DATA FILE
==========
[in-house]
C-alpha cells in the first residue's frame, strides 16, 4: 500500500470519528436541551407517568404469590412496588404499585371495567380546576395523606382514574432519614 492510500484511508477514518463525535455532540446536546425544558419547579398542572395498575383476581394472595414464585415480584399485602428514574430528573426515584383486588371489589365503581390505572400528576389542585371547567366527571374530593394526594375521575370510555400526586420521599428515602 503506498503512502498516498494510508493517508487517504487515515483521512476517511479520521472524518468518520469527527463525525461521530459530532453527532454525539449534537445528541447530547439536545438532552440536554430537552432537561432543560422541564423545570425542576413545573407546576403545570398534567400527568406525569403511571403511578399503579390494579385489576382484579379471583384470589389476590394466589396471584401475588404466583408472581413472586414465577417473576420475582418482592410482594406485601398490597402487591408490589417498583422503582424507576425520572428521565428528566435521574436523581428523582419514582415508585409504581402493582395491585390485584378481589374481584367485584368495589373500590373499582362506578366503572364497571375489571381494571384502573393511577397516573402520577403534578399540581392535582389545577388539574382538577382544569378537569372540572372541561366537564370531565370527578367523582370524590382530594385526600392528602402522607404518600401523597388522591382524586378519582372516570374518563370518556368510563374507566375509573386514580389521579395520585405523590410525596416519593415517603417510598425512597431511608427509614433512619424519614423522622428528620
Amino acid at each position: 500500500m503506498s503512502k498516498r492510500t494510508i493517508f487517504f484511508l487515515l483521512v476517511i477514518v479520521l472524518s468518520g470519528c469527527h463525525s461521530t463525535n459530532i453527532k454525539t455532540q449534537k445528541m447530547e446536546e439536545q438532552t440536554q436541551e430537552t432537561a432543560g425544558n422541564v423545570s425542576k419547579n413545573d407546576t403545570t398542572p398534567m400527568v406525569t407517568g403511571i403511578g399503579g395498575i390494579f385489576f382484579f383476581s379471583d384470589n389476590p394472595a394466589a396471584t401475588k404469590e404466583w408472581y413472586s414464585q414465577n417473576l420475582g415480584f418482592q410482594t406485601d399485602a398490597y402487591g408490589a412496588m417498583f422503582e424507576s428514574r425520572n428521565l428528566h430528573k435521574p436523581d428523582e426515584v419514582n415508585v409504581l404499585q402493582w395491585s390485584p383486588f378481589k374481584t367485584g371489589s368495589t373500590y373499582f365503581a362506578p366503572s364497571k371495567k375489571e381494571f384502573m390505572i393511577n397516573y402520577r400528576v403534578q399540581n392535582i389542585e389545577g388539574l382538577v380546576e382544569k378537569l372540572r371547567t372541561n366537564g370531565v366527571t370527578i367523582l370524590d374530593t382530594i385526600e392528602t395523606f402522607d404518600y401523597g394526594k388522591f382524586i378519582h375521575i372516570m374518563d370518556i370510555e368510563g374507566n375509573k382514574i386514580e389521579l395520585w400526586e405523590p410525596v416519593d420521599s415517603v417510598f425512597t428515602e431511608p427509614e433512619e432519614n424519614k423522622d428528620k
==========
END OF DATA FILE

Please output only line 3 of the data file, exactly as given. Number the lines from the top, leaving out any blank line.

Amino acid at each position: 500500500m503506498s503512502k498516498r492510500t494510508i493517508f487517504f484511508l487515515l483521512v476517511i477514518v479520521l472524518s468518520g470519528c469527527h463525525s461521530t463525535n459530532i453527532k454525539t455532540q449534537k445528541m447530547e446536546e439536545q438532552t440536554q436541551e430537552t432537561a432543560g425544558n422541564v423545570s425542576k419547579n413545573d407546576t403545570t398542572p398534567m400527568v406525569t407517568g403511571i403511578g399503579g395498575i390494579f385489576f382484579f383476581s379471583d384470589n389476590p394472595a394466589a396471584t401475588k404469590e404466583w408472581y413472586s414464585q414465577n417473576l420475582g415480584f418482592q410482594t406485601d399485602a398490597y402487591g408490589a412496588m417498583f422503582e424507576s428514574r425520572n428521565l428528566h430528573k435521574p436523581d428523582e426515584v419514582n415508585v409504581l404499585q402493582w395491585s390485584p383486588f378481589k374481584t367485584g371489589s368495589t373500590y373499582f365503581a362506578p366503572s364497571k371495567k375489571e381494571f384502573m390505572i393511577n397516573y402520577r400528576v403534578q399540581n392535582i389542585e389545577g388539574l382538577v380546576e382544569k378537569l372540572r371547567t372541561n366537564g370531565v366527571t370527578i367523582l370524590d374530593t382530594i385526600e392528602t395523606f402522607d404518600y401523597g394526594k388522591f382524586i378519582h375521575i372516570m374518563d370518556i370510555e368510563g374507566n375509573k382514574i386514580e389521579l395520585w400526586e405523590p410525596v416519593d420521599s415517603v417510598f425512597t428515602e431511608p427509614e433512619e432519614n424519614k423522622d428528620k